I am on a date with Rosario Dawson.Rosario Dawson
Rosario and I are in a fancy restaurant, dark wood with dim candlelight, and the Larry Clark/Harmony Korine movie “Kids” (1995) is playing in the background.
Rosario does not seem to mind or even notice that the movie is on and the sound is up, but I am having difficulty with the split focus between the date and the movie, which I have never seen before.
The movies earthy language and content stand out in sharp contrast to this romantic dinner location, though it does not seem to bother any of the other well-groomed customers.
I excuse myself and I walk into a nearby bookstore.
Warm white light. Friendly staff. Light oak shelving.
While I am at the bookstore as a customer, a drama ensues with an expected hold-up/hostage situation. Some sort of lockdown is scheduled to occur, with the customers in the store being robbed and maybe humiliated in some way.
This is meant to be some sort of political statement.
I am very apprehensive as I know this is going to happen, but it turns out to be all talk, as the holdup was scheduled for yesterday, and as it is today, it is no longer a legitimate threat.
I shift from being a customer to being an employee. I am running the cash register and supervising a specific section of the bookstore on “Transgender Studies: fashion and history”.
The organization of my section looks rather haphazard, costume jewelry and bric-a-brac on the bookshelves in front of the shelved books, costumes folded into the books themselves, leaking out over the pages and onto the shelves.
The bookshelves are a light blonde oak, with polished locking glass doors to prevent casual browsing or theft. When my section is available to the public the shelves are lit by white electric lights, inset into the top of each shelf to shine down on the shelf below.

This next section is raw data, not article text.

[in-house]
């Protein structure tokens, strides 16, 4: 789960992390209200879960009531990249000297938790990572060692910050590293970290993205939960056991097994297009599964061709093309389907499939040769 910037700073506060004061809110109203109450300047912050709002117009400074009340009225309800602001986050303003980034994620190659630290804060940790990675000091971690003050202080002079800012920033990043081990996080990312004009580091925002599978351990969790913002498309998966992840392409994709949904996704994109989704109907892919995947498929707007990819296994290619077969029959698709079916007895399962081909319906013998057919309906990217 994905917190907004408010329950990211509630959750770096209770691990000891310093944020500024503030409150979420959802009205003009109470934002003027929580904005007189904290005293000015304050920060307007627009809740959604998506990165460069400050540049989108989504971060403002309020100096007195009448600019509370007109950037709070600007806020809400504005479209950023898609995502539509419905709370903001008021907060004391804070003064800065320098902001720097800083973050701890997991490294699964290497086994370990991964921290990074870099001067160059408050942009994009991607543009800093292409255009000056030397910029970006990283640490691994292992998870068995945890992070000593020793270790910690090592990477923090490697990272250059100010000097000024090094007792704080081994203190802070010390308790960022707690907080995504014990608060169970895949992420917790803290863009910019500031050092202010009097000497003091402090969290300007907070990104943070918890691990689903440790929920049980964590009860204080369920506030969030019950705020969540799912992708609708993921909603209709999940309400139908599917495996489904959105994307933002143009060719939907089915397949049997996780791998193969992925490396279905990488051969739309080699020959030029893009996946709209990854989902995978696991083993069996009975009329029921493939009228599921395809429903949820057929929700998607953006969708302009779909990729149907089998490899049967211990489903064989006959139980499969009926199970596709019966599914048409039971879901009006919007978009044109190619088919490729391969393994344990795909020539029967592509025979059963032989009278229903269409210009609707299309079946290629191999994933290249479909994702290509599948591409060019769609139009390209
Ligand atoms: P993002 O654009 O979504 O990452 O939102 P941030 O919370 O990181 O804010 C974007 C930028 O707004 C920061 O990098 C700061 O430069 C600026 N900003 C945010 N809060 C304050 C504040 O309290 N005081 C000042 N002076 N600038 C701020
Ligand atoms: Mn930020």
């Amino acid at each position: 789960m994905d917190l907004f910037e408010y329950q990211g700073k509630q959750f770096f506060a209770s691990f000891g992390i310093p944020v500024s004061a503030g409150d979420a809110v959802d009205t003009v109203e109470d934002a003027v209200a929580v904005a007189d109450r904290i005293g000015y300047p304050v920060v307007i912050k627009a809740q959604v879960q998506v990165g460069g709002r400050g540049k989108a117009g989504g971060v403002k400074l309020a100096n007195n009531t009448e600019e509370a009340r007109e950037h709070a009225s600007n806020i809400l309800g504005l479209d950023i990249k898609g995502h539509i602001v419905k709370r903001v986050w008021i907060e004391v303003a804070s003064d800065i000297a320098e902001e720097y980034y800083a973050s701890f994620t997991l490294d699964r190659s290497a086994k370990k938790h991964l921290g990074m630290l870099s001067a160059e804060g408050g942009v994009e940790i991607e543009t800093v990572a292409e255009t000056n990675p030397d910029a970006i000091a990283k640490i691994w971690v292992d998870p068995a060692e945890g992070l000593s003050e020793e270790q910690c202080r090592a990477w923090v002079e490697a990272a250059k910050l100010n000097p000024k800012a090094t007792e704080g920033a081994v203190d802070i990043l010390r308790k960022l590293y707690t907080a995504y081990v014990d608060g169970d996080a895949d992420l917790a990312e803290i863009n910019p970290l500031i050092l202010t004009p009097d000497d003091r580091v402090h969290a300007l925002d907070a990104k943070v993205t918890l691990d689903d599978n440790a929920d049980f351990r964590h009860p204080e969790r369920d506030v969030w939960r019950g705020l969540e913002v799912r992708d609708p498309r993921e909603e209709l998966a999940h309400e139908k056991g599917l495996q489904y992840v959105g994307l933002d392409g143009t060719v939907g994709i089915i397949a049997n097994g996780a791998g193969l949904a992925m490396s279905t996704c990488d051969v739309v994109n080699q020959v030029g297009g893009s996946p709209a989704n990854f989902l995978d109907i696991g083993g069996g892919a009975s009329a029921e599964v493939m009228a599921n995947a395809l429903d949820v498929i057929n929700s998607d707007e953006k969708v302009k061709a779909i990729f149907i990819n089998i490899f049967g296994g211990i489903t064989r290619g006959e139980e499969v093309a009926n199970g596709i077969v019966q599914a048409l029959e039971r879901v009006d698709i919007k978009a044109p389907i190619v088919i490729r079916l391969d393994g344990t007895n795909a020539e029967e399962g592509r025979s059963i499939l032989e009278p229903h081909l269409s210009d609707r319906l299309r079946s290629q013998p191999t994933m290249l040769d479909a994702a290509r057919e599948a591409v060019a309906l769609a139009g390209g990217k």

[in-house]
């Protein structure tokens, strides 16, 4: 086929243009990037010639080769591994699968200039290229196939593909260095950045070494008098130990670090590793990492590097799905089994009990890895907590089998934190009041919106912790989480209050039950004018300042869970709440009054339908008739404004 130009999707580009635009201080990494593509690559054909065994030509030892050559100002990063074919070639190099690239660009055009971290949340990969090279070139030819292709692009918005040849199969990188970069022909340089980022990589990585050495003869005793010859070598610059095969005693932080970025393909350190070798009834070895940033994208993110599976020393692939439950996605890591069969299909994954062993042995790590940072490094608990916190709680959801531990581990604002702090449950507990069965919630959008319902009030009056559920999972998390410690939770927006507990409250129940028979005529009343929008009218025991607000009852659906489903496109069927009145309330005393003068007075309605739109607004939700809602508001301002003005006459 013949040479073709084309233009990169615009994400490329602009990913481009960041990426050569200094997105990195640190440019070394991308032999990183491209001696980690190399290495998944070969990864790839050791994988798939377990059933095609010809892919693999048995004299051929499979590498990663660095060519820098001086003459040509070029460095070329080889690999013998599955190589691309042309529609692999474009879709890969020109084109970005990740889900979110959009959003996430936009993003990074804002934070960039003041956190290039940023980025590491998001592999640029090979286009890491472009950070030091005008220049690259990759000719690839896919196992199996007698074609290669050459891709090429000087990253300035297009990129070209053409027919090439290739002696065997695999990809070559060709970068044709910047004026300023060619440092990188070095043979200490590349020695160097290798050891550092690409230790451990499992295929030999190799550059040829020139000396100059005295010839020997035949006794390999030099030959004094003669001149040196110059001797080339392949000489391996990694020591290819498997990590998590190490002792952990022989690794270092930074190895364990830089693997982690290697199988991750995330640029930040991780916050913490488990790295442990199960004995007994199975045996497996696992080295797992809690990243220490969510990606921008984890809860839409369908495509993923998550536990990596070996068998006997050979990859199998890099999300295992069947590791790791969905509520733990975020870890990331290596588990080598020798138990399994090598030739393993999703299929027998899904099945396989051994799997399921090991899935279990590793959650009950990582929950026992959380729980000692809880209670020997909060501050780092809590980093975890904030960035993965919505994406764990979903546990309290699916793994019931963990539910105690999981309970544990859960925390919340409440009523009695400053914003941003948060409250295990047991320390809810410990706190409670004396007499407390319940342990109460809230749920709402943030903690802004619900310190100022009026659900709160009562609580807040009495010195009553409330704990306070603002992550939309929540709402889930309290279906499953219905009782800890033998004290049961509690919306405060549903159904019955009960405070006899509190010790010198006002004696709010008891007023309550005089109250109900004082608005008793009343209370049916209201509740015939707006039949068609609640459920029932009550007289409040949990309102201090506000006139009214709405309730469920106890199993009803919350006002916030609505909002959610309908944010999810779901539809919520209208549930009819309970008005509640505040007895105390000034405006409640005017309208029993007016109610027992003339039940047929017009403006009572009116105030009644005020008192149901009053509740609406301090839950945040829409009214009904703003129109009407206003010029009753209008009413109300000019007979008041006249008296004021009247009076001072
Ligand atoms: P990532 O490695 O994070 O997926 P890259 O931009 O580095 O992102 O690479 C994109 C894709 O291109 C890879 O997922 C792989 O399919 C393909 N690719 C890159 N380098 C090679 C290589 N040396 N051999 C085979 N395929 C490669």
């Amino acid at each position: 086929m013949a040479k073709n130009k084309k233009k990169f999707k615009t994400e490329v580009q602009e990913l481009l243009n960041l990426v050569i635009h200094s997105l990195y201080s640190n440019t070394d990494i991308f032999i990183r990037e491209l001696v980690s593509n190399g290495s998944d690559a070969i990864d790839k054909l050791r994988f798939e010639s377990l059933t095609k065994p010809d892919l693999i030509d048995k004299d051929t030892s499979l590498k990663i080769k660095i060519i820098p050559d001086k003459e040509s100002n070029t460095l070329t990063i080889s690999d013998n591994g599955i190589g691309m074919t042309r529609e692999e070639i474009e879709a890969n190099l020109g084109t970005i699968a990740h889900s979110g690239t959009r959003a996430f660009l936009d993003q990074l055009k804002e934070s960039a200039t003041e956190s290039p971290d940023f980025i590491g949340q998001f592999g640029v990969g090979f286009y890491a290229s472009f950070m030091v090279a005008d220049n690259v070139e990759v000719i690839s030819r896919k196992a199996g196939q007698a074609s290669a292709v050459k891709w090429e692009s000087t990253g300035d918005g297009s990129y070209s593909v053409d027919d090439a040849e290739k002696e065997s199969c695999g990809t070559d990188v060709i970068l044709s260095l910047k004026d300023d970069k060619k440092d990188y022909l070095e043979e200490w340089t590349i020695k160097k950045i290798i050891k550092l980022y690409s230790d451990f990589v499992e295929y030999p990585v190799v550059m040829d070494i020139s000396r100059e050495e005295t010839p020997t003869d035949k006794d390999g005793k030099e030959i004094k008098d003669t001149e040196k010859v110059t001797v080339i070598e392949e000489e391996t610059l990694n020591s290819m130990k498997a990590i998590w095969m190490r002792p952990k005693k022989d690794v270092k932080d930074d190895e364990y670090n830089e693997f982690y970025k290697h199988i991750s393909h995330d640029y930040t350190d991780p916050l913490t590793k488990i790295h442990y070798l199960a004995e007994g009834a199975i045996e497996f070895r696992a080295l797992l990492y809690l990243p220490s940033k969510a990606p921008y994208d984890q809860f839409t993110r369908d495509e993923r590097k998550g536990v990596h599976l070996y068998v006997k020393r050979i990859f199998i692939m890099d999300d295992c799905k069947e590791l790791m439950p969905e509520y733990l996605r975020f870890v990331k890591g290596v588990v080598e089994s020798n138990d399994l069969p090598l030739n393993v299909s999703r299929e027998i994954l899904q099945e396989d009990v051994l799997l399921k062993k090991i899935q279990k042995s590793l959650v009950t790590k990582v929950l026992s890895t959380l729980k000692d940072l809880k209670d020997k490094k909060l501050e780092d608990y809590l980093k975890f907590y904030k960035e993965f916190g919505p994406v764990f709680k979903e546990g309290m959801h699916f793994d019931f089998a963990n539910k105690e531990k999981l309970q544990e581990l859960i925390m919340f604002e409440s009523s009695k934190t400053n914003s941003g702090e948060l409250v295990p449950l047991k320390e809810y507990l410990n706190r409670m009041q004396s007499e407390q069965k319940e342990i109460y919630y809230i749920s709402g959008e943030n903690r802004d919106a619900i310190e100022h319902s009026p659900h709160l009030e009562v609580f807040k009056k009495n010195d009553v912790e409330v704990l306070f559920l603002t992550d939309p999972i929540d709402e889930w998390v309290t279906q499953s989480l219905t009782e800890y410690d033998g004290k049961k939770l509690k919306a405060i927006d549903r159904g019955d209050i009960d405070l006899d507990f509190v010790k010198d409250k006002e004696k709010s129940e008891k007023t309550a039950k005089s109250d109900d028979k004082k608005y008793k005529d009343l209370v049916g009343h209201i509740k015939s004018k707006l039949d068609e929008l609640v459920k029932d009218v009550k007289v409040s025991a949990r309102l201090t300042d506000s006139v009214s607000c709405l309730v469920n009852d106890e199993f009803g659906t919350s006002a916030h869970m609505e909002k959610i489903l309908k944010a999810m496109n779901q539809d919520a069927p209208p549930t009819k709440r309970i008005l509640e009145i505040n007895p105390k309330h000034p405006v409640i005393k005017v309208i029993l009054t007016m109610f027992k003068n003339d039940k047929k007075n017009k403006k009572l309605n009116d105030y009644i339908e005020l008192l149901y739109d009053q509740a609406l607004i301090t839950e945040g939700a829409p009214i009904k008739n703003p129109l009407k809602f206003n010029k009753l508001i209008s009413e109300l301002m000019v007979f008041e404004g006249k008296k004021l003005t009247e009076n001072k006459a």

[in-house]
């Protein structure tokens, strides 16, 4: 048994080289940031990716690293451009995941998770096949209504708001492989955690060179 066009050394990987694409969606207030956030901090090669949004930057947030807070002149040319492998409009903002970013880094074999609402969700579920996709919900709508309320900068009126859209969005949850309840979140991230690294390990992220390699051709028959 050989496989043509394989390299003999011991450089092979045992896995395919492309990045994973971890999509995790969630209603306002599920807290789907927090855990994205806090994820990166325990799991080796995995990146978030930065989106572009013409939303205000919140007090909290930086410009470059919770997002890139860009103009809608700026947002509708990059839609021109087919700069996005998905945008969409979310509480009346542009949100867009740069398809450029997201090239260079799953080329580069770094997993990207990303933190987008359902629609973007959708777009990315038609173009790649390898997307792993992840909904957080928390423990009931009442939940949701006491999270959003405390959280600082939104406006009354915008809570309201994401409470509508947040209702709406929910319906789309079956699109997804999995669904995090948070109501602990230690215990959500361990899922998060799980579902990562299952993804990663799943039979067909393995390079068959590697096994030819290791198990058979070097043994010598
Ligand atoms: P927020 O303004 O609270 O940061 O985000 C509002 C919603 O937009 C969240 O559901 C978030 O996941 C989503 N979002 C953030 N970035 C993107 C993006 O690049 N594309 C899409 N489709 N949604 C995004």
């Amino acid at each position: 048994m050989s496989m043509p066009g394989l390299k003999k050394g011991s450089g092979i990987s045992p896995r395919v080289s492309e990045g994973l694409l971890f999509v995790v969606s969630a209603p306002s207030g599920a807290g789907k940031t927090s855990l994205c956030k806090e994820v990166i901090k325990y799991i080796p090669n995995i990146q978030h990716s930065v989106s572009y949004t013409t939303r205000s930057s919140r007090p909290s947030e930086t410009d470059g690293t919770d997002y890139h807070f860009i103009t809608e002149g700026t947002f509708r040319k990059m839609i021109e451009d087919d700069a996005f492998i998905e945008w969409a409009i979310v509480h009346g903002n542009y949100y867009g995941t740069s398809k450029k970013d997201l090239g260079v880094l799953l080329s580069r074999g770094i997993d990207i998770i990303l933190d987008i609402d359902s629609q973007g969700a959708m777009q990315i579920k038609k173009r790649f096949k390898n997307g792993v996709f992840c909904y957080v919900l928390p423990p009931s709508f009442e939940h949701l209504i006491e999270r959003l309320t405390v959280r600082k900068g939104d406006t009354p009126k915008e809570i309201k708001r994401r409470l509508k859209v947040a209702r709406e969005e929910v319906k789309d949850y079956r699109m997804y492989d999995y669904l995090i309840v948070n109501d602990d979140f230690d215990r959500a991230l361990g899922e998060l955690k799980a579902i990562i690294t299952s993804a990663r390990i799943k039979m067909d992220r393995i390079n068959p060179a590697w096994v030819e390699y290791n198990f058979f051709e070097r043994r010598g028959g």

The same movie, “Kids”, is playing in the background. We do not have televisions throughout the store, but the audio is piped in over speakers.
Moment to moment my career path within the bookstore is playing out. One moment I am helping customers and maintaining my section – the next moment my section has to remain closed because I am swamped with higher management functions as I am a shareholder in the store. A moment later I am the President of the bookstore. All these job transitions take place over a single work shift, complete with costume changes.
My dog wakes me up with some low growling at the world outside. As it is still dark outside, I roll over and go back to sleep.
Martin Sheen, in his low forties, grizzled, looking like he has not slept in a few days, unshaven, pale, his voice hoarse.
“World War III will be fought in March of 1970.”Martin Sheen
He has a woolen black coat, white button up shirt without a collar. High contrast. Giant white snowflakes are beginning to fall.
“Wait,” I say incredulously, “March of 1970? World War III?”
I get a barely concealed eye roll from Martin.
“Look, if you are going to question me, if I need to repeat myself, this is going to take forever and this will be a colossal waste of time.” His eyes bulge out and he licks his lips. I catch sight of ugly teeth and orthodontia. “It is already going to happen. May I continue?”
Meanwhile, my conscious mind has been nudged awake by this exchange. Or maybe it is a coincidence, but it has latched on to what was being said as important. I somehow need to remember that World War III is going to be fought in March of 1970.
I drift off into the dream again.
The dream shifts perspective, into movie trailer mode.
I catch a birds eye view of the current setting, dark plowed earth covered by a thin veil of snow.
Martin Sheen looking very tired. Jeff Bridges looking very tired.Jeff Bridges
Dirigibles moving through the sky in an awkward, slow-motion, dogfight.
Old hands folded on a worn black, wood, kitchen table.
A gathering of people outside a rural church on a cold winter morning.
People’s clothing have a decidedly Mennonite or Amish look to them. White shirts and black woolen coats. More 1870 than 1970.
I feel myself waking up but at the same time do not want to.
“March of 1970,” I scrawl in my notebook “World War III – (1870?)”
The dog demands walkies right now. World War III can wait.